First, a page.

The UK’s elections watchdog says that tough new powers would allow it to force action from elections officers who fail to make their polling stations accessible to disabled people.
The Electoral Commission called for the new powers in a report on this year’s general election, when chaotic scenes saw more than 1,200 people unable to vote because of queues at polling stations.
The commission said the government should produce a “comprehensive electoral modernisation strategy” to ensure that future elections were “straightforward, accessible and secure”.
A commission spokeswoman told Disability News Service that giving it a “power of direction” over returning officers – who are responsible for running elections in local areas – would enable it to force improvements in those areas with inaccessible polling stations.
A survey of more than 1,000 polling stations at the election by the disability charity Scope found two thirds (67 per cent) failed to meet at least one of seven basic access criteria – such as having large print ballot papers and a tactile voting device for visually-impaired people. This was an improvement of just one percentage point since 2005.
Scope also found just 59 per cent of polling stations had properly-designed level access into the building, down from 60 per cent in 2005.
The commission spokeswoman said: “At the moment there is nothing either us or Scope could do outside the normal disability laws. Part of the problem is all we can do is give guidance to people.”
Marc Bush, Scope’s head of policy, said non-disabled voters had suddenly realised what disabled people had been experiencing at elections “since time immemorial”.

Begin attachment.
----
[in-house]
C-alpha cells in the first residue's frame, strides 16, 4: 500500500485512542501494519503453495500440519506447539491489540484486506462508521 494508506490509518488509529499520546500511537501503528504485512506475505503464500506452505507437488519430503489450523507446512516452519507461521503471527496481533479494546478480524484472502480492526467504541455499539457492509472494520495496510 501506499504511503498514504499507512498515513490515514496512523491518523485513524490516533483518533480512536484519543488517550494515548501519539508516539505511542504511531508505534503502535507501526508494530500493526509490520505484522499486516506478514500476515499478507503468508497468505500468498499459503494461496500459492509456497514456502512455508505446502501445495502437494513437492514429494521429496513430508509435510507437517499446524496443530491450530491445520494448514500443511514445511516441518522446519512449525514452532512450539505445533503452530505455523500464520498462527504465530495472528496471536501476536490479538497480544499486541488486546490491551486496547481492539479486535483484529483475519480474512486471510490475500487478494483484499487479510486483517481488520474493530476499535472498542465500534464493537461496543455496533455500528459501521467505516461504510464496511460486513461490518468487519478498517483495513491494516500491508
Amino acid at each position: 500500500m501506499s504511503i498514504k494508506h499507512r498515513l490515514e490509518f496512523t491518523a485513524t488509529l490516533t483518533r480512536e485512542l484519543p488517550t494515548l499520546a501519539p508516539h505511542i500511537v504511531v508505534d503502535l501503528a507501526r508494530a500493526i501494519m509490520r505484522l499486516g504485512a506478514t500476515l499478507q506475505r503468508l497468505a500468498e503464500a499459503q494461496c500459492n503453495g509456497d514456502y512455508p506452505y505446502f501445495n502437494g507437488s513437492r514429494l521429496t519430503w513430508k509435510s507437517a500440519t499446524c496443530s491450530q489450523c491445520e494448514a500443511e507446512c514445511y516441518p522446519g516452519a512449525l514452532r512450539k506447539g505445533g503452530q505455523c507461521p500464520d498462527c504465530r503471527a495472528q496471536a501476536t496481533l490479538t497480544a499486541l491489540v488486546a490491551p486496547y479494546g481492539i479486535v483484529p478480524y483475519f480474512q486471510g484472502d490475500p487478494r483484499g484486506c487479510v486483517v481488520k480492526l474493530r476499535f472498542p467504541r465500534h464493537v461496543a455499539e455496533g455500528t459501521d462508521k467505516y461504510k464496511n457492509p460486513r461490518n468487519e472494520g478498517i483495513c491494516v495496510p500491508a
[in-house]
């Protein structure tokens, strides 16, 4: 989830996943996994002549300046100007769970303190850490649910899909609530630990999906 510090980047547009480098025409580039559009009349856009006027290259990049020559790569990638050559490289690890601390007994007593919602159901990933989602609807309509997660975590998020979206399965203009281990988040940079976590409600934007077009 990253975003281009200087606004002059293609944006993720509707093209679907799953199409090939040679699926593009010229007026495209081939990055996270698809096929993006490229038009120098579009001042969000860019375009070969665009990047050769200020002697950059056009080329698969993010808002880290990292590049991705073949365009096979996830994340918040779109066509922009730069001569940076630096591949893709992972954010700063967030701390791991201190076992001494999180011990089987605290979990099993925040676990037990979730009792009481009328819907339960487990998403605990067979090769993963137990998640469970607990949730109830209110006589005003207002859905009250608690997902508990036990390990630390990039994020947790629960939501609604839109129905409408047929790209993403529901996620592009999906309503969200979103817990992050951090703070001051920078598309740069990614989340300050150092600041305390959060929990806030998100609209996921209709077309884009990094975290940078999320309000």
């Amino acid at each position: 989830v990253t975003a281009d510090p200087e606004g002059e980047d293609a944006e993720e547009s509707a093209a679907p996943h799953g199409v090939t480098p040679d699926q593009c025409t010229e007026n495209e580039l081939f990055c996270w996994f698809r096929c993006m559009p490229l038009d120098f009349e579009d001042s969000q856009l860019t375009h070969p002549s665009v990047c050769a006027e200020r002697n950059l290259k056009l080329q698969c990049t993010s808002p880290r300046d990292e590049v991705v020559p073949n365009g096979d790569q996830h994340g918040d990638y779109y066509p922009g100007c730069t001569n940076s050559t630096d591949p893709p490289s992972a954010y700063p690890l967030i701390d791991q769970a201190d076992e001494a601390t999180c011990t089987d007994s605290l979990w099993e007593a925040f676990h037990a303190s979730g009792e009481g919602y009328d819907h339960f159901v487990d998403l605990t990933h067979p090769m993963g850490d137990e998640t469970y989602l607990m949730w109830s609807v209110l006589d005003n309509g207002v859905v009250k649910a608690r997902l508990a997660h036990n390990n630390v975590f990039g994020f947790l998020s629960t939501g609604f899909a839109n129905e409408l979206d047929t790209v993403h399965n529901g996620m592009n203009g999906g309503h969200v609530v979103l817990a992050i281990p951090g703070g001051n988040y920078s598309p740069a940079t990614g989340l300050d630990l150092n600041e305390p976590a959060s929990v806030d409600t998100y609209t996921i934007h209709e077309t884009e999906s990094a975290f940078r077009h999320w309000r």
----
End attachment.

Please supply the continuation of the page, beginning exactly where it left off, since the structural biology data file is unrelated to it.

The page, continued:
He said Scope was “slightly disappointed” that the commission was only calling for urgent change because of the problems experienced by non-disabled people.
He said: “Had they heeded the findings of our previous reports they would have known that inevitably the system would lead to this for non-disabled people as well.”
He said Scope was also disappointed that the commission’s report did not call for an expansion of voting methods, such as online voting.
He said: “If people had that choice and they could enforce best practice [at polling stations] people would have a real choice.”
A Cabinet Office spokeswoman said the government welcomed the report, and the finding that the elections were “well run in the main with most areas encountering no major issue” was “welcome”.
She added: “We will respond to the report once we’ve had a chance to consider it fully and to hear the views of other stakeholders on the recommendations made.”